Republicans admit they tried to circumvent law in Schiavo case

Republican leaders in Congress who thought they could illegally order federal judges to ignore the law and follow their wishes are pissed that the 11th Circuit Court of Appeals “failed to adhere to the plain meaning” of the emergency legislation Congress passed over the weekend.

The legislation required that a new, independent evaluation of her case be made, according to papers filed for Speaker Dennis Hastert of Illinois, Majority Leader Tom DeLay and others. They said it also required the courts to “ensure that desperately needed nutritional support” is provided to Schiavo while the review is conducted.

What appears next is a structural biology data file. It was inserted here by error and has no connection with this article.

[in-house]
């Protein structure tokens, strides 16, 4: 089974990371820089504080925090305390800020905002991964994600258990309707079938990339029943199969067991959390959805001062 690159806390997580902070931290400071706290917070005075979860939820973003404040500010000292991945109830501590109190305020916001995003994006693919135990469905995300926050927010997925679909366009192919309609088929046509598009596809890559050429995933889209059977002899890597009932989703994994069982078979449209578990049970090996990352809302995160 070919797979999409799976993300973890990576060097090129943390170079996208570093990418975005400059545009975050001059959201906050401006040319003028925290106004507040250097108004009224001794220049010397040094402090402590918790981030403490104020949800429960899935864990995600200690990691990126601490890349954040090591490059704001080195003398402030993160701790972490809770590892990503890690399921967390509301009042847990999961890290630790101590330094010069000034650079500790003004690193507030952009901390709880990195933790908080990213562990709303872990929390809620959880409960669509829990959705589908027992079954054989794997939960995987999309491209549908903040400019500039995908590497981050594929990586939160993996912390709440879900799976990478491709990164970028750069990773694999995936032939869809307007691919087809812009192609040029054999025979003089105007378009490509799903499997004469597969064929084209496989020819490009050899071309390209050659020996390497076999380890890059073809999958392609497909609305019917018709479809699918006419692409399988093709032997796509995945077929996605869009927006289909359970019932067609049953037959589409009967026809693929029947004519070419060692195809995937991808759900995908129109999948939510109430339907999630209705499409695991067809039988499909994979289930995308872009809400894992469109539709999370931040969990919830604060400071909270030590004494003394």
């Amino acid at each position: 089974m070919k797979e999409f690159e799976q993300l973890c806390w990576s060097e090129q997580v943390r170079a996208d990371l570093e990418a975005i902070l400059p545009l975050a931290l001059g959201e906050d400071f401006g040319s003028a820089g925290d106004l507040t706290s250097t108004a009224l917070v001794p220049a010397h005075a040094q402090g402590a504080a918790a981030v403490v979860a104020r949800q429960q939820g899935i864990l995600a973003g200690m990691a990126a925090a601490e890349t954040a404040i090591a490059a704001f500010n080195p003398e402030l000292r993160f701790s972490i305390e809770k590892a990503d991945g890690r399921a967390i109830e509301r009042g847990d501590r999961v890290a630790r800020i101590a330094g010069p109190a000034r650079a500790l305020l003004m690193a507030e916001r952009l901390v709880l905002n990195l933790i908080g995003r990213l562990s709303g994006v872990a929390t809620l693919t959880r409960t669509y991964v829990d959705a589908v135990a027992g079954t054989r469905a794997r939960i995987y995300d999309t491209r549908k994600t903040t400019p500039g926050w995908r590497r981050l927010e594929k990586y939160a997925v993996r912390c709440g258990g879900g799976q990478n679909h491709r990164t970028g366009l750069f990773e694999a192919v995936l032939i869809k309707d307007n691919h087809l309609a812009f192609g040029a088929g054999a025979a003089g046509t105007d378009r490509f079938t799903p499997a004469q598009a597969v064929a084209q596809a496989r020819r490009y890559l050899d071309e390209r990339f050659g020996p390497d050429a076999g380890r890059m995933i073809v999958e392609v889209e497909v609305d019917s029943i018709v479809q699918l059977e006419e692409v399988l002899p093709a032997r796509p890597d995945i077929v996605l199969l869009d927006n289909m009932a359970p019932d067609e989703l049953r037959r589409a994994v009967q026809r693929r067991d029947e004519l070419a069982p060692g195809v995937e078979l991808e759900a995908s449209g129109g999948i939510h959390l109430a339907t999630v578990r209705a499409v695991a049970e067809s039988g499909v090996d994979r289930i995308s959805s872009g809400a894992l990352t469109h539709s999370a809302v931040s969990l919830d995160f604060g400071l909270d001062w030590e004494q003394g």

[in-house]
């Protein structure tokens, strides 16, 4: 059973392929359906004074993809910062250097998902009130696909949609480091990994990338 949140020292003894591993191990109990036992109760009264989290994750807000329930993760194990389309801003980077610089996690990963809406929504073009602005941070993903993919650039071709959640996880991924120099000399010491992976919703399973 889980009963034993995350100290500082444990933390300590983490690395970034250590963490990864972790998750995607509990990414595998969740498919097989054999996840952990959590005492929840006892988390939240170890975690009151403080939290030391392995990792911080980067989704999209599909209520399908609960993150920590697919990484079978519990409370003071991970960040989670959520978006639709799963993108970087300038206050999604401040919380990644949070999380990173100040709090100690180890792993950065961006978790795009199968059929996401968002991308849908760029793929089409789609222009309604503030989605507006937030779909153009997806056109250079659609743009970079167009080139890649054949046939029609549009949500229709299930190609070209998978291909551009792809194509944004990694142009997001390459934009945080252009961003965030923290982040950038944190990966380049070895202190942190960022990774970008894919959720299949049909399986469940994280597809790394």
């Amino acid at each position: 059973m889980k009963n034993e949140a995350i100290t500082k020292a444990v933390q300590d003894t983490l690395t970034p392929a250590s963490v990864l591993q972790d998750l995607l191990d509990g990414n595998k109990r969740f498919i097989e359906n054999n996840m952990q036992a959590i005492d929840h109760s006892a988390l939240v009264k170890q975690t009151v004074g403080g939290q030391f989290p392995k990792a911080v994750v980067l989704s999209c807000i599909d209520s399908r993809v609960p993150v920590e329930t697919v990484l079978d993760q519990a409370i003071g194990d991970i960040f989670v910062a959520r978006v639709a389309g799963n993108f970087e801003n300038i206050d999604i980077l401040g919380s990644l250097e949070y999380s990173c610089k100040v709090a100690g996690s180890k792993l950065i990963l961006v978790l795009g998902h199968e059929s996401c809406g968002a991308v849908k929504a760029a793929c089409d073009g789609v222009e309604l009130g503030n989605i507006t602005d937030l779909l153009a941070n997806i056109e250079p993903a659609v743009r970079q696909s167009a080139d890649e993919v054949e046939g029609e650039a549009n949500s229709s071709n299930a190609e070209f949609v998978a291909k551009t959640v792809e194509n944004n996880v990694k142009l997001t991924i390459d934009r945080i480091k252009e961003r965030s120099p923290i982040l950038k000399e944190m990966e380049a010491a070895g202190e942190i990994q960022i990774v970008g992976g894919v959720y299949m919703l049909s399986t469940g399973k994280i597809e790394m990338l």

Legal scholars, however, say Congress doesn’t have such power and Republicans were dreaming when they thought they could order a specific action by the federal court.

“Congress does not have the authority to direct a decision by a federal court,” says Constitutional scholar John Battles. “The judicial branch of government does not answer to the legislative branch.”

Republican leaders also admit the Schiavo fight is more about them than the brain-damaged woman in Florida.

Republicans acted on what they perceive to be concerns of religious conservatives who helped the GOP win in November. DeLay, R-Texas, described the Schiavo case in a political context and said conservatives should not retreat because of attacks from the left.

“That’s not what Christ asked us to do and they understand that,” DeLay said. “It is a political maneuver and they are going to try to destroy the conservative movement and we have to fight back.” He made his remarks to the conservative Family Research Council; a recording was made available by a liberal group, Americans United for Separation of Church and State.